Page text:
Think sustainably when you shop


Amanda Swartz, Editor-in-Chief

The majority of my closet is thrifted. Some people get overwhelmed walking into a thrift store. Me? The challenge of finding the perfect fit excites me. Whether I’m at Wasteland, Crossroads, American Vintage, Goodwill, or the flea market, I could sift through eclectic racks of clothing all day. You can’t find ten of the same dress or a variety of sizes for one type of shoe. The odds may or may not be in your favor… depending on the day… or the season.

Not only do I find thrifting to be a better alternative shopping at a fast-fashion store because of their poor and forced labor conditions, but also buying reused clothing is quite good for the environment. According to National Geographic it 2,700 liters of water to make one cotton t-shirt, “enough water for one person to drink for 2 ½ years.” 

I know that another concern about thrifting is the cleanliness aspect of sustainable clothing. But, come on guys… let’s zoom in on this. Victoria’s Secret and Abercrombie and Fitch, which are typically considered “clean” stores were both shut down temporarily in 2010 due to bed bug outbreaks. 

Think about the pros and cons here. Pros: save water, reduce carbon dioxide footprint and waste, and have less remorse about contributing to child labor. Cons: maybe you’ll have to throw a t-shirt in the washing machine. One more thing… we all know vintage clothing is quite the trend right now. There’s really no difference between shopping at the flea market (which I know you all love) and buying similarly used clothing from goodwill. If you adore vintage, you shouldn’t have any problem with shopping other second-hand clothing. I’ll let you in on a secret… vintage clothes are second-hand.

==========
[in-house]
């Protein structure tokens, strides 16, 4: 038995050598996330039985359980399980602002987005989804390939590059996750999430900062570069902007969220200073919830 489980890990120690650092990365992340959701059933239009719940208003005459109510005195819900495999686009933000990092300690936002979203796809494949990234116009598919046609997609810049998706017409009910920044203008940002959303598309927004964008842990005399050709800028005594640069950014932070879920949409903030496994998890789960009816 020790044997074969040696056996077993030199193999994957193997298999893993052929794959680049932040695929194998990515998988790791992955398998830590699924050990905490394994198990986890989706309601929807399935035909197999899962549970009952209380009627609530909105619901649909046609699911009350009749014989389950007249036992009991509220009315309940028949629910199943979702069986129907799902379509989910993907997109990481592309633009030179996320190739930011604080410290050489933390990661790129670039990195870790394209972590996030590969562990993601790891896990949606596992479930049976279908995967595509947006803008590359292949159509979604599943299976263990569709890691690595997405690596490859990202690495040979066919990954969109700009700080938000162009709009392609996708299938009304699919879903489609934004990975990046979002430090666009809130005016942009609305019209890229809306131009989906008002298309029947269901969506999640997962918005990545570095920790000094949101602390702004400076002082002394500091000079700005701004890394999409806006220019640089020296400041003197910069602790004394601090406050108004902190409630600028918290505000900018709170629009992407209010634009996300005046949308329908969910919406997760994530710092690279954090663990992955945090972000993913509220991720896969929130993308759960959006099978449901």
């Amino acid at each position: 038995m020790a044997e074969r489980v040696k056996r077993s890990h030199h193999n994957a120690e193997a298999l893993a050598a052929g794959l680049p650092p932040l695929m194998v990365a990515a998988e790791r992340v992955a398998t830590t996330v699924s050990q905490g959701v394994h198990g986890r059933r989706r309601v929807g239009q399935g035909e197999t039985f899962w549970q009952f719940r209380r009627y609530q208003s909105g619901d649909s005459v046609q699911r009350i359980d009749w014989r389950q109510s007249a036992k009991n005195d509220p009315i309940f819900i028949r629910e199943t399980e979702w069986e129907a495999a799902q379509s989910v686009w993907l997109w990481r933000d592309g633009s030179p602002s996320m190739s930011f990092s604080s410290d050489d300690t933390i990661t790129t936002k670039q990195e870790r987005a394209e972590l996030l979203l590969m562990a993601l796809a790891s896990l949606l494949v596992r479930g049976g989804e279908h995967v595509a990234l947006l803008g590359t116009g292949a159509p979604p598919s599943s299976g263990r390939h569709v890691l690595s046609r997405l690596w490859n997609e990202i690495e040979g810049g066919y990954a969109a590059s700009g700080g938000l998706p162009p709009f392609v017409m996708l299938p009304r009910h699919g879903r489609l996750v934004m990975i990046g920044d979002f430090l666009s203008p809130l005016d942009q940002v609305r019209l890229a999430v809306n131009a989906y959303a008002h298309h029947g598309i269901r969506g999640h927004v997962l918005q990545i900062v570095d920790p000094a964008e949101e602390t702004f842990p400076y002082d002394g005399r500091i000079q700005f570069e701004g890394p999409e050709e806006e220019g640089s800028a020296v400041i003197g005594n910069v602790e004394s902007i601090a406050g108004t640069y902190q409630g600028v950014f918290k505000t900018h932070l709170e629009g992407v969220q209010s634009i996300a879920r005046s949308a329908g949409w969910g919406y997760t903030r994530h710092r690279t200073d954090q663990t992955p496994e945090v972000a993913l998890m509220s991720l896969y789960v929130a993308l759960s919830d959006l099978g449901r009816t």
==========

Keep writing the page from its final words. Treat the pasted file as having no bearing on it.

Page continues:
Need even more reason to convince you to shop sustainably? Personally, I think thrift shopping can cause a dopamine rush. When I’m in Wasteland (one of my favorite consignment shops) and I flip a stunning pair of Golden Goose sneakers so I can peak the bottoms, and I see “size 7,” pure elation enfolds. Half price and my size? Yes, please.

Still not completely sold on thrifting? Try looking into sustainable clothing stores instead. One of my favorite brands, Reformation, sends an email with statistics on how many resources you save by shopping with them. They pride themselves on sustainability, and they should too. I ordered two dresses from their online store and received email confirmation saying that I saved 28 pounds of carbon dioxide, 702 gallons of water, and 2.3 pounds of waste by buying there.

Just last week, for my own fun and my mild mitzvah of the day, I ordered a stunning blue-and-white Reformation dress for my senior portraits. I assure you; it was quite clean and fit perfectly. When I walked into the studio, my photographer exclaimed, “Where is your dress from?!” After I answered, “Reformation,” she responded, “Oh, that’s why I love it.” She then proceeded to show off her sustainable Veja kicks and thrifted denim shorts. So cute! Let’s all bond over sustainability. Shall we?